The Loyalist Association of Workers (LAW) was a radical trade union organized in 1971. They were closely aligned with a number of Loyalist paramilitaries, particularly the UDA. It was the UDA who flooded the streets of Belfast with thousands of uniformed volunteers in support of a strike called by LAW and Ulster Vanguard in the summer of 1972. The strike was a violent protest of the legitimacy of the Northern Ireland Parliament.

While the LAW/UDA connection dates only to the early Troubles era the USC/UVF ties are much older. The Ulster Special Constabulary (USC) was a quasi-military reserve police force organized in October, 1920 to combat IRA attacks on the regular Irish police known then as the Royal Irish Constabulary (RIC). The USC was formed largely from volunteers from the old UVF. Though Catholics were allowed to join their participation was strongly discouraged. The USC would remain predominantly Loyalist until they disbanded in 1970.LAW UDA 1.jpgLAW UDA 2.jpg   

This interesting coin came to the seller in a lot won at an auction in West Yorkshire earlier this year.

Bruce
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Figleaf

Always pleased to see you post in this thread. I just wish it could somehow be organised. An index of counterstamps, perhaps?

Agreed on the factor of interest you mentioned: later counter-stampers being considerate on the earlier punches. It points at having experience in the matter. From you earlier post, I developed a hunch that the number of counter-markers was restricted. Perhaps that played a role: the later stampers may have known the earlier ones.

Peter
An unidentified coin is a piece of metal. An identified coin is a piece of history.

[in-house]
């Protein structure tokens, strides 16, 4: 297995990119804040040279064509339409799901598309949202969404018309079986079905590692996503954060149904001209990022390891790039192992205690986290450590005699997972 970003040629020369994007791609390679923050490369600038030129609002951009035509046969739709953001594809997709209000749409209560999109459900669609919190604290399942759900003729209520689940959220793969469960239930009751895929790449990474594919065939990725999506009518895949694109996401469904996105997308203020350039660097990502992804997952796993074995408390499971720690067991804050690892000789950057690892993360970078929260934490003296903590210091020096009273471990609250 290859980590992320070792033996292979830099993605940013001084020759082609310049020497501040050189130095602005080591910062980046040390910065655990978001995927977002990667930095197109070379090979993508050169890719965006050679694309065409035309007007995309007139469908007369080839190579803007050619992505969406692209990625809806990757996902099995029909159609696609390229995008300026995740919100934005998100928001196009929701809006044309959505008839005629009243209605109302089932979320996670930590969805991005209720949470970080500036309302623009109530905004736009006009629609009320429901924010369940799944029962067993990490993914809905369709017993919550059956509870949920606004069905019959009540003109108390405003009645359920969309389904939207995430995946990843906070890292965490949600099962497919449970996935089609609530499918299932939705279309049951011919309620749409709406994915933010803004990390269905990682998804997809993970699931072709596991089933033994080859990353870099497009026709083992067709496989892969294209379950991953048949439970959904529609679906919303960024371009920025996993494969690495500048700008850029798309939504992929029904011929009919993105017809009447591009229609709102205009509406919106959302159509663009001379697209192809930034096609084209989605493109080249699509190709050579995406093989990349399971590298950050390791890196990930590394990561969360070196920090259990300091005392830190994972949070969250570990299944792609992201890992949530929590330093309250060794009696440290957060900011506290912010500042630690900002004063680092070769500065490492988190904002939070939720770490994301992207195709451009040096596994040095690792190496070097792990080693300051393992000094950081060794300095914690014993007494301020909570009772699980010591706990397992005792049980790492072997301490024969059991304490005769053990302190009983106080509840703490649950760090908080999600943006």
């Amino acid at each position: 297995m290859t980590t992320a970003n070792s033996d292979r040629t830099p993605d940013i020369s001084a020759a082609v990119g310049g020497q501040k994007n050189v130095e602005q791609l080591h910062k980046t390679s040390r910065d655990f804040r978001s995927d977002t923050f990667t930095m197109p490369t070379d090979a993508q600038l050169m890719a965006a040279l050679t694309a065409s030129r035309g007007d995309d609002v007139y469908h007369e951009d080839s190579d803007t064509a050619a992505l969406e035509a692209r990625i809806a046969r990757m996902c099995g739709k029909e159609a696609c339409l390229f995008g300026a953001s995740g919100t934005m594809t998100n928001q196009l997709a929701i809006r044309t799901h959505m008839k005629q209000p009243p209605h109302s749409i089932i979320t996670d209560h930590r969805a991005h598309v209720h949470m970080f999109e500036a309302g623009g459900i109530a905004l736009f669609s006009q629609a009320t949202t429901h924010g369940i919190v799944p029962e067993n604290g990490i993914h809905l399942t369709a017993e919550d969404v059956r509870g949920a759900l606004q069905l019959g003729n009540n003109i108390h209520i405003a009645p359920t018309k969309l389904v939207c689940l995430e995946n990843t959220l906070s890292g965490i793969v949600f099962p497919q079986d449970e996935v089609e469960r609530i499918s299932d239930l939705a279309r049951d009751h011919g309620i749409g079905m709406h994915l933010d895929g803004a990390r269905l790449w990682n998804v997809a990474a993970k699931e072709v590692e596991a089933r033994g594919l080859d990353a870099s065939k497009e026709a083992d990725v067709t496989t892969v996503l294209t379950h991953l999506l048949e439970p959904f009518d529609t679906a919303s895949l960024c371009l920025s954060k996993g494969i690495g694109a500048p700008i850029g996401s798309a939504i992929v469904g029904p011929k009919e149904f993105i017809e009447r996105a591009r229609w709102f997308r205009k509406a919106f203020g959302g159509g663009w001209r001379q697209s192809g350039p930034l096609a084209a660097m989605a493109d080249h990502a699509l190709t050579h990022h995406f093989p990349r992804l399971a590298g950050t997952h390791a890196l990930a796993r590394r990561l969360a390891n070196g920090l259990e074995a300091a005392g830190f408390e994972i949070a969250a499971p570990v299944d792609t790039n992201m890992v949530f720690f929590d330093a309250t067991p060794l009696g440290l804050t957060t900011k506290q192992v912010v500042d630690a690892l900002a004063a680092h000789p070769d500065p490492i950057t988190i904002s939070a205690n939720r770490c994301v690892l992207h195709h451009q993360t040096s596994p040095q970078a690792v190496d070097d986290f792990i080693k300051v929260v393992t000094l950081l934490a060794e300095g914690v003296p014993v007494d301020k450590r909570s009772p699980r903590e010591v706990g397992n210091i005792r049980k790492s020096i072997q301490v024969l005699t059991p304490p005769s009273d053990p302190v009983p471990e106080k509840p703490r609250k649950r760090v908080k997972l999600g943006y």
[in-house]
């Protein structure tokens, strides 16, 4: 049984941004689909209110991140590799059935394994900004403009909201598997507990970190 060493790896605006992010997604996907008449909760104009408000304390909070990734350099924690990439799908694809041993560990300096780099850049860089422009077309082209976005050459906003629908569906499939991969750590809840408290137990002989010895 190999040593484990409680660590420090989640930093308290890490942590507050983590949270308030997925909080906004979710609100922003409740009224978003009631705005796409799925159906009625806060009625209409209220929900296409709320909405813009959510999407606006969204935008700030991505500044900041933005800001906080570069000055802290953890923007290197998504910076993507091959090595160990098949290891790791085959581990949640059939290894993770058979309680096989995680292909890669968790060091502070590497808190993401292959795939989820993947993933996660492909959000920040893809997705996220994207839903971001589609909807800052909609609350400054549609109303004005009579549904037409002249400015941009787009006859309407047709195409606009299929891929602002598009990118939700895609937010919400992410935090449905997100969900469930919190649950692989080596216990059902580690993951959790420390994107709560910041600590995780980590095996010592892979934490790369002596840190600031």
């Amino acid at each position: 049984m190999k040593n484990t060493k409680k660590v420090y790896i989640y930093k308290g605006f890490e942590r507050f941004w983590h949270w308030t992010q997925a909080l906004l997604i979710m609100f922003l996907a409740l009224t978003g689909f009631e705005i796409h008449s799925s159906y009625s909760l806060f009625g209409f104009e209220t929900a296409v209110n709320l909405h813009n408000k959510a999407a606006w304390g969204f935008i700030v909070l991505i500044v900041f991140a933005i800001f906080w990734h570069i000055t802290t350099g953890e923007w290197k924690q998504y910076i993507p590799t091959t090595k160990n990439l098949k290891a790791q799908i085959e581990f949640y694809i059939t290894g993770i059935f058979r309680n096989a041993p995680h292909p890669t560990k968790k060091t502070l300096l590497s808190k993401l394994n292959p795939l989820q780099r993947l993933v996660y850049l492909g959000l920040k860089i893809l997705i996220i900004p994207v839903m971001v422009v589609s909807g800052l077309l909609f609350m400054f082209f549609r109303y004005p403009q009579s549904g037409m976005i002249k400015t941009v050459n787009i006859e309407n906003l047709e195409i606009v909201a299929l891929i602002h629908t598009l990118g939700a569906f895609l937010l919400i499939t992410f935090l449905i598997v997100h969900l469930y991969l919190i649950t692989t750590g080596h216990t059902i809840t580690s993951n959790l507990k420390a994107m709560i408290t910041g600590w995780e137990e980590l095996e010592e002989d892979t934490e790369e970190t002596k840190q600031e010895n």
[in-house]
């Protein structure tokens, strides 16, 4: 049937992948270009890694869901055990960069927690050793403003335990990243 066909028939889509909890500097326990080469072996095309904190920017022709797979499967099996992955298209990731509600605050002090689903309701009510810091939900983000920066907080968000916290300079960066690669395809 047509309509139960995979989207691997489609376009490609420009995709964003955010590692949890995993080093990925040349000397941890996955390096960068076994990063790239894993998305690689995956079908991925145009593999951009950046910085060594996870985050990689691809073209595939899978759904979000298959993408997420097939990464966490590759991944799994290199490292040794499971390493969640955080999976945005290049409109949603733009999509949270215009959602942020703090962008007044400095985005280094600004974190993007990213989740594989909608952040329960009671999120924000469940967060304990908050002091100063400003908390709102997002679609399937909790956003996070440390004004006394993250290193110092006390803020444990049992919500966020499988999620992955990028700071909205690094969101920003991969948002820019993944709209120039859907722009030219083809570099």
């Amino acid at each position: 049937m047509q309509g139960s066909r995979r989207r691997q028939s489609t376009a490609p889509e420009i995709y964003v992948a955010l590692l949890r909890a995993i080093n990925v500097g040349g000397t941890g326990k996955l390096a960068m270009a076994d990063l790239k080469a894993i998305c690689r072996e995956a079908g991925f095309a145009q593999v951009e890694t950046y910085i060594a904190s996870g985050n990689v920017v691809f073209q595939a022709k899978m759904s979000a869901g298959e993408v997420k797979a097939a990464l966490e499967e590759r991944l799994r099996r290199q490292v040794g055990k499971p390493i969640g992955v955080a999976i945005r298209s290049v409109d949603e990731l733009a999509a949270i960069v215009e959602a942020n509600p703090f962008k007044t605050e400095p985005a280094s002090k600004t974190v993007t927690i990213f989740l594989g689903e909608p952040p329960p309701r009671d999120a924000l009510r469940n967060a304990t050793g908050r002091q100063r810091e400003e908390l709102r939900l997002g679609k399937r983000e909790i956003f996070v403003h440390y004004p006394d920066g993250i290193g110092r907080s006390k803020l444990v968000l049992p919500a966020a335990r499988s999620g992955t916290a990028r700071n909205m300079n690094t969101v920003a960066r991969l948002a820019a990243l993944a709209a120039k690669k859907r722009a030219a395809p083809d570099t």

brandm24

There were numerous counterstampers working throughout the Troubles...and both before and after. It's very difficult to determine the number of individual examples struck but it would certainly number in the tens of thousands.

Dr. Brunk who had a section devoted to Northern Ireland in his counterstamp reference was of a like mind. I've seen and documented well over 2,000 examples and have probably only scratched the surface.

Certainly some of the stampers knew each other as a significant number were produced in neighborhood mom and pop" operations...auto repair, garages, machine shops, retail outlets, pubs. etc. This doesn't take into account the assembly line examples struck in great numbers at large manufacturers, mostly in Belfast. Huge concerns such as Harland & Wolf and Shorts Aircraft often tasked apprentices in their machine shops to strike examples during tea break or idle time. As these companies had predominately Protestant workforces we can be sure the stamps were related to their point of view.

As far as organizing the thread I think it's a good idea but I'm struggling with a solution. I have some ideas which I'll share with you in a PM. Thanks, Peter.

Bruce